Even if we found life out there among the stars, unless it was around a very nearby star (under 20 light years away) it is unlikely we'd be able to visit it for more than a century, probably a couple of centuries so they'd be safe....



posted on May, 26 2014 @ 06:41 AM
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originally posted by: JadeStar

originally posted by: Jungian
I certainly hope intelligent life finds Earth long before violent greedy monkeys finds them.


Even if we found life out there among the stars, unless it was around a very nearby star (under 20 light years away) it is unlikely we'd be able to visit it for more than a century, probably a couple of centuries so they'd be safe....


Until we can travel Interstellar this is of course true. But knowing where to go is basically the first step. And for the past merely 50 years, the technological evolution of monkeys has advanced in an alarming rate.

Hopefully it all ends like in Prometheus; We meet our maker. But with a better outcome



posted on May, 26 2014 @ 07:15 AM
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originally posted by: Loveaduck
a reply to: Xtrozero


I wonder if killers are given cosmic permission to eat other killers? I guess what I wonder is if survival of the species would over rule compassion and humanity? For example, if we meet a life form superior to humans and that life form is easily able to subdue us, would they be able to kill and eat us, or farm us for food? Would some galactic ruler come and save us from such a gruesome death? I have to look at what ever we do to our animal friends here, and assume this is also what another species would do to us.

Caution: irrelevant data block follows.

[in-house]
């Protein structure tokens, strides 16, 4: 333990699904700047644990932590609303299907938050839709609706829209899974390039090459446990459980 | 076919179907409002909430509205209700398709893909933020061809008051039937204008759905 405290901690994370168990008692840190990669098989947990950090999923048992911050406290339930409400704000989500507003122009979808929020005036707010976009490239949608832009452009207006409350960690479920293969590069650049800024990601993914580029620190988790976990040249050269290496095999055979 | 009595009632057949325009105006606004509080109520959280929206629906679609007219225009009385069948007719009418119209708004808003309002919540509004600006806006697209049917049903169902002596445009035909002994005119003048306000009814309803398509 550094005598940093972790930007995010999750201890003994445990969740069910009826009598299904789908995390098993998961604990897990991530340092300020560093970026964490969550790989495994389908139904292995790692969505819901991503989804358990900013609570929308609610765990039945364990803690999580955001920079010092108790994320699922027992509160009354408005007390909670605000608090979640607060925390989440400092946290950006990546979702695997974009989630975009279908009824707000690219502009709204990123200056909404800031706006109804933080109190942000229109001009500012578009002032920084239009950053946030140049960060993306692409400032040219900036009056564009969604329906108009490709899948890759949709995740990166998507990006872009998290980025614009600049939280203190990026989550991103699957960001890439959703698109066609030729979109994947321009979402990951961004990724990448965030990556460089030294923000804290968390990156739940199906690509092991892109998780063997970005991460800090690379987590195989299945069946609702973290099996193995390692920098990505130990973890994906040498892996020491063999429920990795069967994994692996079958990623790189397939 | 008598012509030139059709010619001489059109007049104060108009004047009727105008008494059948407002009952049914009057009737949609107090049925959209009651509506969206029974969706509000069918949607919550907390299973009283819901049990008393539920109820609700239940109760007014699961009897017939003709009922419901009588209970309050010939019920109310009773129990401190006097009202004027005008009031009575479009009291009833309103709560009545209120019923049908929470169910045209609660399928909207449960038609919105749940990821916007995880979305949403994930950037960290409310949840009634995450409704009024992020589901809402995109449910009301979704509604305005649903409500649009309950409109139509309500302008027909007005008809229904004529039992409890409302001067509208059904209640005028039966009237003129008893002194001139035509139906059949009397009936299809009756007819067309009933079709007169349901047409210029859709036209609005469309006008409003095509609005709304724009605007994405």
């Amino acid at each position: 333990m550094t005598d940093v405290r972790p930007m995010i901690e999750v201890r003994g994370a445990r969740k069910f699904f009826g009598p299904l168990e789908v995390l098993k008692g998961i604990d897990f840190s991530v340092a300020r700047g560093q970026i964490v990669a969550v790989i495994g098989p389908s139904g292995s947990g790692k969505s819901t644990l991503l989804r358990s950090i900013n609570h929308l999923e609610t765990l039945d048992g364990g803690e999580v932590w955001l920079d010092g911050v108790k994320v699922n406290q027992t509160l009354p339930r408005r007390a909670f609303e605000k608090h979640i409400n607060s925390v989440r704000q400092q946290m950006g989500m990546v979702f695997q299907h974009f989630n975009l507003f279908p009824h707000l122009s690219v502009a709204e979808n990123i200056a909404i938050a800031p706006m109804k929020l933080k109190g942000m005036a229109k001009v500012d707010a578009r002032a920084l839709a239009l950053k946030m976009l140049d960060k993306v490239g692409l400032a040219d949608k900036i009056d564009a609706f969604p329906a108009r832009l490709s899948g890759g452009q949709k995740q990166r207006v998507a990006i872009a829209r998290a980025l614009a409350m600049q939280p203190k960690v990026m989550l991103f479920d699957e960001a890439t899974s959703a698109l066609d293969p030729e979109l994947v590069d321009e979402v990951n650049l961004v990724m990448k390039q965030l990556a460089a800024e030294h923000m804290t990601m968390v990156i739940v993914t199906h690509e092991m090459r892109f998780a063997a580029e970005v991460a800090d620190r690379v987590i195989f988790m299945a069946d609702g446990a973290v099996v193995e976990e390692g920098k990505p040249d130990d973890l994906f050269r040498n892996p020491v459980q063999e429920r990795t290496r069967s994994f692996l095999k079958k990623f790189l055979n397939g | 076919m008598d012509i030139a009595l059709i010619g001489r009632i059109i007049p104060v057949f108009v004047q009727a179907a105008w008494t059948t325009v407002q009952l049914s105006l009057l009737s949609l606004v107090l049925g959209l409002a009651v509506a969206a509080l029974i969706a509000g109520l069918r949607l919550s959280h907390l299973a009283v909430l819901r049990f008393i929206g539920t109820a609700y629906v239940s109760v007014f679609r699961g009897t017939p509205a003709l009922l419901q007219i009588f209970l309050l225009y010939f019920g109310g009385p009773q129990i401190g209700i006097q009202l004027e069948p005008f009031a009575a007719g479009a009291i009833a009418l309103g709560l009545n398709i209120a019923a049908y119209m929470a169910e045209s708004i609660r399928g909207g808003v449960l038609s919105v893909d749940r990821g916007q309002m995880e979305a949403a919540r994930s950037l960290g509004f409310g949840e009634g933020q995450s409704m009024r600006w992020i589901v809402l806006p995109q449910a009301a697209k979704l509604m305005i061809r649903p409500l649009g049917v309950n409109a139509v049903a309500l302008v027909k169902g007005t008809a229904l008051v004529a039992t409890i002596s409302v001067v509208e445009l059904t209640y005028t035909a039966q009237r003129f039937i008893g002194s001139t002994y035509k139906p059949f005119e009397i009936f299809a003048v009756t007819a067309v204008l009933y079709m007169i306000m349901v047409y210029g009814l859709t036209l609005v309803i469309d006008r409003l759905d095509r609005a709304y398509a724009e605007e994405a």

I haven't seen one come and save the cows, so I don't think we would fair any better.



posted on May, 26 2014 @ 07:35 AM
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All I can say is "Duh." I can honestly tell someone that I have seen nonhuman, intelligent lifeforms, not of this planet, and I'm just a crazy. Someone can title themselves a scientist, and suddenly everyone is listening. It is very frustrating.



posted on May, 26 2014 @ 07:38 AM
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originally posted by: DarthFazer

originally posted by: hounddoghowlie
while i agree that the chances are that there is life else where in the universe.
there is no way they can say for certain. i have yet to hear any credible evidence that a intelligent life from has came up to any one and said hey how ya doing, or any radio or any other from of contact.

so there can not be a 100% certainty that other life exists.


It IS a mathmatical certainty hence they CAN say for certain. See drakes equasion. You cant argue with math. en.wikipedia.org...

We did not split the atom on theory alone


Really? Please tell me what the numbers are for the last 4 variables in the drake equation?



posted on May, 26 2014 @ 07:51 AM
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originally posted by: EnPassant


if life needs a spiritual intelligence to iniatiate it and evolve it, it will only arise in the universe wherever spiritual beings decide to start it. Evolution is a project overseen by spirits. I don't believe it just arises out of matter by itself.


Could be, but it sure seems we desire to be special. Not just a process of our universe, but the one thing that take something very special to create. The question why is that special something needed?



posted on May, 26 2014 @ 08:27 AM
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I will be blunt. Anyone who thinks that our planet, in this big ol' Universe filled with galaxies and other planets, is the only one with life, is a dumb ass.